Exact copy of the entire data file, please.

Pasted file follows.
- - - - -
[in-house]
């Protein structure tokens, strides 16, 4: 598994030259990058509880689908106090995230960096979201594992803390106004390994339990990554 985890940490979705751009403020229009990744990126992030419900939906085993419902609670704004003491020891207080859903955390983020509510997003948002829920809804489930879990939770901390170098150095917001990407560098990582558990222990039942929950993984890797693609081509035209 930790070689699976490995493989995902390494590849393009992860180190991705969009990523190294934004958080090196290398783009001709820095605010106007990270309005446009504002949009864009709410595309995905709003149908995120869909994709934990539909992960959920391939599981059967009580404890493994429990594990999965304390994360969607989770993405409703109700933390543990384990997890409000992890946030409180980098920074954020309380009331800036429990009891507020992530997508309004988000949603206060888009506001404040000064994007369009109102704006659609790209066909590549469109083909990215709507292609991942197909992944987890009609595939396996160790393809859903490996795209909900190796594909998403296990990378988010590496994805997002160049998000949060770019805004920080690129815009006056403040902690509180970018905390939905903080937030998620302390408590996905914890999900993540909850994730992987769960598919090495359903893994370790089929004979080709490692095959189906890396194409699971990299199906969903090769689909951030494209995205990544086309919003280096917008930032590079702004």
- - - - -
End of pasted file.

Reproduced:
[in-house]
């Protein structure tokens, strides 16, 4: 598994030259990058509880689908106090995230960096979201594992803390106004390994339990990554 985890940490979705751009403020229009990744990126992030419900939906085993419902609670704004003491020891207080859903955390983020509510997003948002829920809804489930879990939770901390170098150095917001990407560098990582558990222990039942929950993984890797693609081509035209 930790070689699976490995493989995902390494590849393009992860180190991705969009990523190294934004958080090196290398783009001709820095605010106007990270309005446009504002949009864009709410595309995905709003149908995120869909994709934990539909992960959920391939599981059967009580404890493994429990594990999965304390994360969607989770993405409703109700933390543990384990997890409000992890946030409180980098920074954020309380009331800036429990009891507020992530997508309004988000949603206060888009506001404040000064994007369009109102704006659609790209066909590549469109083909990215709507292609991942197909992944987890009609595939396996160790393809859903490996795209909900190796594909998403296990990378988010590496994805997002160049998000949060770019805004920080690129815009006056403040902690509180970018905390939905903080937030998620302390408590996905914890999900993540909850994730992987769960598919090495359903893994370790089929004979080709490692095959189906890396194409699971990299199906969903090769689909951030494209995205990544086309919003280096917008930032590079702004």